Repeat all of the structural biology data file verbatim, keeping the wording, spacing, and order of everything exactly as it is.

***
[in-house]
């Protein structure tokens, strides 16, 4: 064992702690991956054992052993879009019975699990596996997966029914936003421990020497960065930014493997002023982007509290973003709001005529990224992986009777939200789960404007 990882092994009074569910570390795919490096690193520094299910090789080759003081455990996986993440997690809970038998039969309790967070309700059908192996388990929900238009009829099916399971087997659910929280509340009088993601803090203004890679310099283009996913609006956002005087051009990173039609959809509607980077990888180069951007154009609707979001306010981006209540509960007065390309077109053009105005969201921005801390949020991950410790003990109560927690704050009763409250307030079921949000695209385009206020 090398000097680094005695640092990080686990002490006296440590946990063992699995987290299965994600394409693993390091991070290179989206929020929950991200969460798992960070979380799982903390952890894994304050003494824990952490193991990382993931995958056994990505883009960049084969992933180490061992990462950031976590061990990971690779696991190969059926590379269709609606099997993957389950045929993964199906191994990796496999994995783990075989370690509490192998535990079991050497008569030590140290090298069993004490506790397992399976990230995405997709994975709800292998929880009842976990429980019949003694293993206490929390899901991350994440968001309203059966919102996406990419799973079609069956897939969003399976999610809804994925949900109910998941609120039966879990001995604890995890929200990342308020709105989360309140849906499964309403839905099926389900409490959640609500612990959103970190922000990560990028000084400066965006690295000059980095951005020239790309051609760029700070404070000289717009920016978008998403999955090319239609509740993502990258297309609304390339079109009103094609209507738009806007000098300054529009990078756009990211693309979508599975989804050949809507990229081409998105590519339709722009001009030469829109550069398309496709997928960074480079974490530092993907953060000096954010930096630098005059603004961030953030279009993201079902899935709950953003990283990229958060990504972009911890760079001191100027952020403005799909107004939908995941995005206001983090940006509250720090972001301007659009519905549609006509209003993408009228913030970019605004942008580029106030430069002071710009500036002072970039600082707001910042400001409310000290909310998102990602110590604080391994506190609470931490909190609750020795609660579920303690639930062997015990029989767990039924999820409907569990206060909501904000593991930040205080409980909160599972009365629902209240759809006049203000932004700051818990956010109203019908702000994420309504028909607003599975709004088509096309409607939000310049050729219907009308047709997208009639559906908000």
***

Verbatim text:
[in-house]
């Protein structure tokens, strides 16, 4: 064992702690991956054992052993879009019975699990596996997966029914936003421990020497960065930014493997002023982007509290973003709001005529990224992986009777939200789960404007 990882092994009074569910570390795919490096690193520094299910090789080759003081455990996986993440997690809970038998039969309790967070309700059908192996388990929900238009009829099916399971087997659910929280509340009088993601803090203004890679310099283009996913609006956002005087051009990173039609959809509607980077990888180069951007154009609707979001306010981006209540509960007065390309077109053009105005969201921005801390949020991950410790003990109560927690704050009763409250307030079921949000695209385009206020 090398000097680094005695640092990080686990002490006296440590946990063992699995987290299965994600394409693993390091991070290179989206929020929950991200969460798992960070979380799982903390952890894994304050003494824990952490193991990382993931995958056994990505883009960049084969992933180490061992990462950031976590061990990971690779696991190969059926590379269709609606099997993957389950045929993964199906191994990796496999994995783990075989370690509490192998535990079991050497008569030590140290090298069993004490506790397992399976990230995405997709994975709800292998929880009842976990429980019949003694293993206490929390899901991350994440968001309203059966919102996406990419799973079609069956897939969003399976999610809804994925949900109910998941609120039966879990001995604890995890929200990342308020709105989360309140849906499964309403839905099926389900409490959640609500612990959103970190922000990560990028000084400066965006690295000059980095951005020239790309051609760029700070404070000289717009920016978008998403999955090319239609509740993502990258297309609304390339079109009103094609209507738009806007000098300054529009990078756009990211693309979508599975989804050949809507990229081409998105590519339709722009001009030469829109550069398309496709997928960074480079974490530092993907953060000096954010930096630098005059603004961030953030279009993201079902899935709950953003990283990229958060990504972009911890760079001191100027952020403005799909107004939908995941995005206001983090940006509250720090972001301007659009519905549609006509209003993408009228913030970019605004942008580029106030430069002071710009500036002072970039600082707001910042400001409310000290909310998102990602110590604080391994506190609470931490909190609750020795609660579920303690639930062997015990029989767990039924999820409907569990206060909501904000593991930040205080409980909160599972009365629902209240759809006049203000932004700051818990956010109203019908702000994420309504028909607003599975709004088509096309409607939000310049050729219907009308047709997208009639559906908000």